Mantei says, you don't do forensic analysis.  Doddington agrees.  Doddington says his function is to evaluate the performance of the various tools that the forensic voice analysts use.  Jeff Morrison in Australia is more interested in probability models than Dr. French.  So, says Mantei, it is not unusual for scientists to have disagreement.  Doddington says disagreement is good, that's where we get progress.  His role is to evaluate the disparate claims and decide which one is right.

Doddington's first reaction to the 911 sample was similar to French.  Data of this sort is not going to provide a viable source to make a decision of any kind.  Mantei says that Doddington got the result he expected, which is that the source sound file is insufficient to reach a conclusion.  Doddington reads Reich's report, and that stoked Doddington's curiosity, so he listened to the 911 recording.  He thinks Reich's conclusions are absurd.

Doddington says that the forensic guys don't like to submit to NIST microscope, because they don't want to be exposed (as unreliable).

Mantei painting Doddington as inexperienced because he doesn't do forensic evaluations, and he hasn't done a forensic evaluation in this case either.  Doddington says his listening confirmed his impression going in.  Mantei says something about the conversation with O'Mara as to listener bias.

Mantei asks what is the best system you have come across?  Doddington says there is a slow evolution of algorithmic approaches ... GMM / Gaussian Mixture Modeling, the rage today is I-Vectors, but all of the systems are similar, pretty damned good.  Both GMM and I-Vector are probability models.  Mantei asks if any of the analytical tools will be 100% accurate.  No.

Mantei moves on to standards.  Doddington tries to stay away from them.  NIST gives the people the data it will work with.  NIST is not in the business of setting standards for speech examination.  Mantei gets Doddington to agree that minimum words or minimum time is not an ultimate gauge of suitability of the sample.

All Mantei has is sophistry.  Nelson will lap that up.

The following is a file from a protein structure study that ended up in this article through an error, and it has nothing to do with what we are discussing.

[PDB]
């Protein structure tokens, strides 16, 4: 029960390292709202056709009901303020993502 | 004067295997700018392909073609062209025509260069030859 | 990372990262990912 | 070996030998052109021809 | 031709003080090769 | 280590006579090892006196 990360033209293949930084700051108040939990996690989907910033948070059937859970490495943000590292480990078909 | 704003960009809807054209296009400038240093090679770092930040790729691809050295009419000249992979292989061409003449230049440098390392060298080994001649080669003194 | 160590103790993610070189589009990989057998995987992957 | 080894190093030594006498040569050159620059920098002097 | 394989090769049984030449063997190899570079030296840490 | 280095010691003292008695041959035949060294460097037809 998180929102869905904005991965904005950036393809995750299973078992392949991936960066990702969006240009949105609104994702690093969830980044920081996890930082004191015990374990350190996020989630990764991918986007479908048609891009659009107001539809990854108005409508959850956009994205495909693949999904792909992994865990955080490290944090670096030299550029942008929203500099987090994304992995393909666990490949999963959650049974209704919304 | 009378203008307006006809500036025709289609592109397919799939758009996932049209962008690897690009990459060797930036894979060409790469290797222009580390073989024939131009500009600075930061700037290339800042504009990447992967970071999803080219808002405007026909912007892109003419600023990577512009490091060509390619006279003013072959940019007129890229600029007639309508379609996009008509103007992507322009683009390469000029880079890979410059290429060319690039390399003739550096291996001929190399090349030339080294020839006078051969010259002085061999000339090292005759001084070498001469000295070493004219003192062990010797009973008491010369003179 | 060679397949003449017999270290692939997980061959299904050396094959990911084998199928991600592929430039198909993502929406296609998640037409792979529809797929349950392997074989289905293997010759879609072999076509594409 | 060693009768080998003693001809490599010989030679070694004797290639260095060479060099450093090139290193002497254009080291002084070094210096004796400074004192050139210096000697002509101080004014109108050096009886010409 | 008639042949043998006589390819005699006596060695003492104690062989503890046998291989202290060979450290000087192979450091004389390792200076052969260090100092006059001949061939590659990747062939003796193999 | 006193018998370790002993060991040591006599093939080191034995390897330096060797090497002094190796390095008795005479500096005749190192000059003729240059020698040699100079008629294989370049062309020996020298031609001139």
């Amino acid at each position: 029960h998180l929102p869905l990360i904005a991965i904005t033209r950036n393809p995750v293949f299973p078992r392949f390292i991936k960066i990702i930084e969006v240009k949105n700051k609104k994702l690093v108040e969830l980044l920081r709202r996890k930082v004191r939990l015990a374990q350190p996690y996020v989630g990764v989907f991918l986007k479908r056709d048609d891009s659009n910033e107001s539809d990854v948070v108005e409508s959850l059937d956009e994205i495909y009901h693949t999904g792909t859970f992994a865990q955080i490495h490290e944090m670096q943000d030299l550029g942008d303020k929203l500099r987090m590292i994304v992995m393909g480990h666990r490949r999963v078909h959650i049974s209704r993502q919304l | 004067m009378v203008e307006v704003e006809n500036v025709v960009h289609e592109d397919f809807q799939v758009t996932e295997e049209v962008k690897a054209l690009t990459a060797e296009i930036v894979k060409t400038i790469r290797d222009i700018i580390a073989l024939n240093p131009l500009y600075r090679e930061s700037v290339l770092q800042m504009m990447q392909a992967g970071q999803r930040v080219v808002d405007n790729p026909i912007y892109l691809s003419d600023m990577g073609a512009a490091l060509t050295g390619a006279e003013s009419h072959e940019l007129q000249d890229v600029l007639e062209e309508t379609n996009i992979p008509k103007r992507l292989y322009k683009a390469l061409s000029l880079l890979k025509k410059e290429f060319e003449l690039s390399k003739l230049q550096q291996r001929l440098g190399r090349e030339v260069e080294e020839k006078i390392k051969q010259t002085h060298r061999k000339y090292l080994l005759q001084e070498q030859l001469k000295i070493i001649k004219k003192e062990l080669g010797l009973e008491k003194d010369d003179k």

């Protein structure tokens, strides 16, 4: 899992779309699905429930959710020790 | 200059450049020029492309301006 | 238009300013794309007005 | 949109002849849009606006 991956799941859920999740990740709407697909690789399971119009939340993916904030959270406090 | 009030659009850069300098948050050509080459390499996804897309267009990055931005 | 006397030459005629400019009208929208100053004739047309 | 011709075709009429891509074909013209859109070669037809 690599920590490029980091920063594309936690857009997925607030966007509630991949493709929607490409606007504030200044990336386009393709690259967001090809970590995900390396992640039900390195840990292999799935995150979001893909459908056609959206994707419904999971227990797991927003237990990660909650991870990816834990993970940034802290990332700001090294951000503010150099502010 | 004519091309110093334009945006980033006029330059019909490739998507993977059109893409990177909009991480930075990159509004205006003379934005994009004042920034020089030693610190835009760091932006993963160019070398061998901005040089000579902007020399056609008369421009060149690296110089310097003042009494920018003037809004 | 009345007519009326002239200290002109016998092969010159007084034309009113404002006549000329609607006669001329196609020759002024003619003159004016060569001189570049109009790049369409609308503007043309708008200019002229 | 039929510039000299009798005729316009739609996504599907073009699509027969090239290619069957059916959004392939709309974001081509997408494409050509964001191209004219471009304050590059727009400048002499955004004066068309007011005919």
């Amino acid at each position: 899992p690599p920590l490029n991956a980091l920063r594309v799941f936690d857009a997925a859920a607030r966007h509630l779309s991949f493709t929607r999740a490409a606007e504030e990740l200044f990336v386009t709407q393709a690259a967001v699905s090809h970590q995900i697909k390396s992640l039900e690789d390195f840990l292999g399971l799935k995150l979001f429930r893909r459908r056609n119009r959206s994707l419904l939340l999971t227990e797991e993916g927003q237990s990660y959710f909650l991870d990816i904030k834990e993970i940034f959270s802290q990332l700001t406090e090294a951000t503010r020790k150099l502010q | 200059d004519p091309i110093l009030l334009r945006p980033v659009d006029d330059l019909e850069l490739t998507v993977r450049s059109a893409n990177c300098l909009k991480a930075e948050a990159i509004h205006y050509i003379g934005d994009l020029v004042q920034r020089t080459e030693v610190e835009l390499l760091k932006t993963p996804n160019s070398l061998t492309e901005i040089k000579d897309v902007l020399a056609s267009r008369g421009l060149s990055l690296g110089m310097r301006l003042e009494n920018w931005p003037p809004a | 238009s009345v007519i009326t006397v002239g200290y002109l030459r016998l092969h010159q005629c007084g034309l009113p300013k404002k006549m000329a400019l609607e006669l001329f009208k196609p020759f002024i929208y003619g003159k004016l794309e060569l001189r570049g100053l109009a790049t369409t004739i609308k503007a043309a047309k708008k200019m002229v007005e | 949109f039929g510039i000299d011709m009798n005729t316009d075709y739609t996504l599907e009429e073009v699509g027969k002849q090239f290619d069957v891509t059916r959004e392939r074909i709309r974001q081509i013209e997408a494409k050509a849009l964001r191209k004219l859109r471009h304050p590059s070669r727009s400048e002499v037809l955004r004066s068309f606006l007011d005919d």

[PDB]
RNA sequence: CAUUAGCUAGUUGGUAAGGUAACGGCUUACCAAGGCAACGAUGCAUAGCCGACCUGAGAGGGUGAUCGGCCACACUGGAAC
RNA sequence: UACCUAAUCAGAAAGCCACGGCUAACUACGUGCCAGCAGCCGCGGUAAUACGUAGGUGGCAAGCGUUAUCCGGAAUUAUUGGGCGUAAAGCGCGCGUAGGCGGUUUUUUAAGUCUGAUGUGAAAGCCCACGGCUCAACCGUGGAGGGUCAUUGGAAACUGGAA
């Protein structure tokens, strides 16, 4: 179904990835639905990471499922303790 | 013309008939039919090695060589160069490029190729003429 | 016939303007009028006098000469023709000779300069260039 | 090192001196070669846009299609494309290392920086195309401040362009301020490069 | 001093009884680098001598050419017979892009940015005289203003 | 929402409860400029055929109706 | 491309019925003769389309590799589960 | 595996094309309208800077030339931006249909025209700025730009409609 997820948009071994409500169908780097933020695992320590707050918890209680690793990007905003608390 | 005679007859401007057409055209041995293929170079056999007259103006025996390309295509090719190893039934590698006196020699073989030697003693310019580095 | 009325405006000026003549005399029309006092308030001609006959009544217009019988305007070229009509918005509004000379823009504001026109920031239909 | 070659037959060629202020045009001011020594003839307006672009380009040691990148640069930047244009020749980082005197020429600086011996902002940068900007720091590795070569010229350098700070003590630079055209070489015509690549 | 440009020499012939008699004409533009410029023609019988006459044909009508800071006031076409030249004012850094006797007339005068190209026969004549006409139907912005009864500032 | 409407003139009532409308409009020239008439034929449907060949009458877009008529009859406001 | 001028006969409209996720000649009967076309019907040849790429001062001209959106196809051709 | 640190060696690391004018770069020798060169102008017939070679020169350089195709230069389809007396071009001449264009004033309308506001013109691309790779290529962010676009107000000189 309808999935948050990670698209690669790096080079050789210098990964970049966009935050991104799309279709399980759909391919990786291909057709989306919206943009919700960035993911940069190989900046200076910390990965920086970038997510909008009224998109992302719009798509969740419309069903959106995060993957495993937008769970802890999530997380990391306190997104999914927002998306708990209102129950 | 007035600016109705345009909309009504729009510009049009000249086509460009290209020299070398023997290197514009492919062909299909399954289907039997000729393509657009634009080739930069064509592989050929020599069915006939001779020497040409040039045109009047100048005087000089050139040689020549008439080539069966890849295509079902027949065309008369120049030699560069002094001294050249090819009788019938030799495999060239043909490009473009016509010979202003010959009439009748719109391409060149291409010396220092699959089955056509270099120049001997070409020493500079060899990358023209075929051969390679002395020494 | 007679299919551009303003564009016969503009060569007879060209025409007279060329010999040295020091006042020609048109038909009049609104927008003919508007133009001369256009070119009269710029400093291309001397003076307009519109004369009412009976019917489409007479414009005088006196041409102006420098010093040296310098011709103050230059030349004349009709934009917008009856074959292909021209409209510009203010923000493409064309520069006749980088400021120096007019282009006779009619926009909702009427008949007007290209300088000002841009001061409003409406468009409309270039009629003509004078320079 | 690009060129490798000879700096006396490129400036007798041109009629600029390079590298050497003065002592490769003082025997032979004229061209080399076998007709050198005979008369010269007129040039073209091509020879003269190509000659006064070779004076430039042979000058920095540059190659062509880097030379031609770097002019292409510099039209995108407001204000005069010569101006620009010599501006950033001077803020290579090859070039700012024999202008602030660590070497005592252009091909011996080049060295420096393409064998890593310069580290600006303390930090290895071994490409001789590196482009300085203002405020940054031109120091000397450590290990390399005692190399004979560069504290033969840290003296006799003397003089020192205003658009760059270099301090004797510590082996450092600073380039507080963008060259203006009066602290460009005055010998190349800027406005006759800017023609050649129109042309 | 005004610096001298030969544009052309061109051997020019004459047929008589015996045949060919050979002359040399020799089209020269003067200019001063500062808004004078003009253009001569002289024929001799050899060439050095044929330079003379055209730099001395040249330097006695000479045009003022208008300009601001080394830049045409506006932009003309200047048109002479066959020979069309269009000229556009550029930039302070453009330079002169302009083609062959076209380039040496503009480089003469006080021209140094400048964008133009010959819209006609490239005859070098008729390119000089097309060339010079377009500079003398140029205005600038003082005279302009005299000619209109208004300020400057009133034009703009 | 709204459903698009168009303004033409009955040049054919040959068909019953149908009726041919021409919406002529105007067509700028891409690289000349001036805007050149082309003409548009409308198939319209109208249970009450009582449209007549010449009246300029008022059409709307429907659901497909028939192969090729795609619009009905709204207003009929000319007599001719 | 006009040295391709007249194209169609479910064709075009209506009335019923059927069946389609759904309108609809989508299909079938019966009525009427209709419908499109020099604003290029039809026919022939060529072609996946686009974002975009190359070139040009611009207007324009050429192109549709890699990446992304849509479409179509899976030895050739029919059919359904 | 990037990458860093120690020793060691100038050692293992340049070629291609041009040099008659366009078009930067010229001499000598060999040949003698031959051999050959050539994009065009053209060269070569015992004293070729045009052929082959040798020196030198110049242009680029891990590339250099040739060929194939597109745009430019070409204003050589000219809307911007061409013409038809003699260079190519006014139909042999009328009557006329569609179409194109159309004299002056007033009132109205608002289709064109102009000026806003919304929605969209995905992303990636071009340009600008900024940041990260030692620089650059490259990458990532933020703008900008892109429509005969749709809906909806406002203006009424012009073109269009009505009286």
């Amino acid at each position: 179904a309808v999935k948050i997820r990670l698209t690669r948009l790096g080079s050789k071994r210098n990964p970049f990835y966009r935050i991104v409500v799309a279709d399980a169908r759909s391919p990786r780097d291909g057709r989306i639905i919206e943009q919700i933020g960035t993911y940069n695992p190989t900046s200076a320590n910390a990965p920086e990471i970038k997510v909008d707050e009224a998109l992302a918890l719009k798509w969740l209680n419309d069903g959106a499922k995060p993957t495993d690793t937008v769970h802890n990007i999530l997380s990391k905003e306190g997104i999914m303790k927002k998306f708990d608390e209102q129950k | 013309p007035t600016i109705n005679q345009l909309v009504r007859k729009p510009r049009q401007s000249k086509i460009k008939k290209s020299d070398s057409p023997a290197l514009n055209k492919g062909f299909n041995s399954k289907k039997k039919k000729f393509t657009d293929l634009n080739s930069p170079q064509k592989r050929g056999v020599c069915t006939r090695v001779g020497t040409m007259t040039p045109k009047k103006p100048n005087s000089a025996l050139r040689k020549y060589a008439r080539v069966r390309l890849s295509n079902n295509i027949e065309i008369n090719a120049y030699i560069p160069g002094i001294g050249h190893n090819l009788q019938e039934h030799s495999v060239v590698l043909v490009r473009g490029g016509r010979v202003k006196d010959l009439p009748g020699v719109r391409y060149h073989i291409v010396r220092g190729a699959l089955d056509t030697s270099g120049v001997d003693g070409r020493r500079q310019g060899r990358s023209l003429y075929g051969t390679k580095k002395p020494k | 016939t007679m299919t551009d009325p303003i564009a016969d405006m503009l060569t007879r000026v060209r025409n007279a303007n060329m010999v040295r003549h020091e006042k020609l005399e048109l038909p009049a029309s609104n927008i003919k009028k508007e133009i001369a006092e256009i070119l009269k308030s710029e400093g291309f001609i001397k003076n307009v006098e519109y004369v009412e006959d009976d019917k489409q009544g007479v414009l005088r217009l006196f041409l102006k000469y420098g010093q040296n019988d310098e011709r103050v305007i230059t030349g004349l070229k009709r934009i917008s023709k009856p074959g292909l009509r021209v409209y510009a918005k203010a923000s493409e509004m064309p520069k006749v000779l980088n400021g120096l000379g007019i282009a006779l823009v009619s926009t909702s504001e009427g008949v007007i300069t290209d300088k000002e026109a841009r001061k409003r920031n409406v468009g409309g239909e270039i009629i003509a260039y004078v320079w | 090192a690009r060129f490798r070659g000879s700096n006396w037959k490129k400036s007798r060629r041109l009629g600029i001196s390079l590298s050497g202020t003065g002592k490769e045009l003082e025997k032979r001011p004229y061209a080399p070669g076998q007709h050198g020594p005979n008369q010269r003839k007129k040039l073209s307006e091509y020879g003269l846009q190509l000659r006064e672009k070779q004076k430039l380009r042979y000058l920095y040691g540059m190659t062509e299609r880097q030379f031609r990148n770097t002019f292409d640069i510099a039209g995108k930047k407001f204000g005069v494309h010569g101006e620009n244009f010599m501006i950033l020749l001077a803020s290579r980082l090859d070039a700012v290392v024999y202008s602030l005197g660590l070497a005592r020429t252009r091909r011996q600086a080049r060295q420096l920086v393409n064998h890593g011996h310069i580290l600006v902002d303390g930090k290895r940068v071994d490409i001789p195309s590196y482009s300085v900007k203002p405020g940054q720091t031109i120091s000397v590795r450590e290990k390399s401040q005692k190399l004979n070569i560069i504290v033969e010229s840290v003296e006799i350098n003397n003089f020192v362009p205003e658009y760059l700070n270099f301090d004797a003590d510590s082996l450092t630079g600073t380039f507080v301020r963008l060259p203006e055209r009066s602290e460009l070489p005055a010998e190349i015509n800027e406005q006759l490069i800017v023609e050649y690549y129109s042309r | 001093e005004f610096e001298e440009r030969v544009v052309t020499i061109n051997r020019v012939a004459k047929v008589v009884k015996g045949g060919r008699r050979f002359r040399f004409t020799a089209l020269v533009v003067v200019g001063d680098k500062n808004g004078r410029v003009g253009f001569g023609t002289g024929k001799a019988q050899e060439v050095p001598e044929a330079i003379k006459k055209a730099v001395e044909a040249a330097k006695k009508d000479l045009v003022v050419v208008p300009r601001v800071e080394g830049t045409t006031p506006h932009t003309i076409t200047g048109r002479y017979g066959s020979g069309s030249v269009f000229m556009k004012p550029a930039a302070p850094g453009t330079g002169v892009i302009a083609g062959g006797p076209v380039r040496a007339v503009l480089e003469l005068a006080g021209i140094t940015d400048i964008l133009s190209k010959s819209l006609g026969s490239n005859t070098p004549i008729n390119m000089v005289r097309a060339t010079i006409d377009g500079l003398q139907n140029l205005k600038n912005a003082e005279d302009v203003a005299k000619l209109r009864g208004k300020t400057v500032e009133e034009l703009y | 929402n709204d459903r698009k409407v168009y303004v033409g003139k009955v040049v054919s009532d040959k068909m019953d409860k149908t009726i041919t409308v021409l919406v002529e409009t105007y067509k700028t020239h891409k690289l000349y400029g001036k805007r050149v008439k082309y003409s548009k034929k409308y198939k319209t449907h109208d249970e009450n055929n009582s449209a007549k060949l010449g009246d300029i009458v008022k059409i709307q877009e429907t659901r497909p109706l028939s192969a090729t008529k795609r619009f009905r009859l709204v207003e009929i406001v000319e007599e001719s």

O'Mara should ask the extension of Mantei's closing question.  What result would you expect a forensic examiner to get, what probability of success, using the 911 call sample?  That is not the same as asking what the result will be, it is asking about the reliability of reaching a conclusion.

O'Mara's current focus on the function of NIST has no benefit in the goal of disqualifying Owen or Reich.  I can't figure out what his point is, you can just about guarantee that Nelson is lost.
Title: Re: June 8th Hearing
Post by: RickyJim on June 08, 2013, 12:21:22 PM
NIST is about determining whether or not a methodology is actually reliable, not fixing the methodology.  O'Mara is not doing a good job showing that Owen's and Reich's methods have never been evaluated by NIST.  Also they are so off the wall that they wouldn't be considered as a subject for evaluation.  I think behind this confusing stuff is what exactly the Frye test is.
Title: Re: June 8th Hearing
Post by: cboldt on June 08, 2013, 12:27:34 PM
Finally, O'Mara gets to the issue of why Doddington first wouldn't listen to the sample.

There is no data to support a conclusion that the evaluation method of Owen or Reich is reliable.  If Doddington had been called to evaluation this, he would red-flag his conclusion as unreliable.

Even if you have an hour of screaming, the science concludes that any evaluation is impossible under current knowledge.  There are no worthy judgments or decisions that can be made on this data.  This is the worst data set imaginable.  Dr. French wouldn't touch it with a ten foot pole.  The witness is excused.

Doddington is excused.  O'Mara is setting up the next witness, who is remote.
Title: Re: June 8th Hearing
Post by: cboldt on June 08, 2013, 12:31:29 PM
O'Mara says that it'll be 15-20 minutes before the witness is available.

West asks the court to relax the monitoring rule for times that Zimmerman is in court.  They ask that Zimmerman not be required to call in in the 10-12 am time to his monitoring.  Nelson offers 8-9 am, 6-7 pm as alternatives, as frequently as Zimmerman has to call in.  Court is in recess until O'Mara's witness is ready.
Title: Re: June 8th Hearing
Post by: Redbrow on June 08, 2013, 12:42:43 PM
Even after a couple of minutes, it is clear that Mantei is much more tech savvy than O'Mara.

Probably why the prosecution assigned him with their endless resources and bottomless pile of taxpayer money.

The defense can't afford tens of thousands of dollars to hire a lawyer who specializes in technology so they do the best they can.
Title: Re: June 8th Hearing
Post by: cboldt on June 08, 2013, 12:52:04 PM
Witness is stuck on a plane.  Court is in recess until Monday morning.  The Frye hearing is continued to an indefinite time.  That concludes today's action.
Title: Re: June 8th Hearing
Post by: jjr495 on June 08, 2013, 12:54:29 PM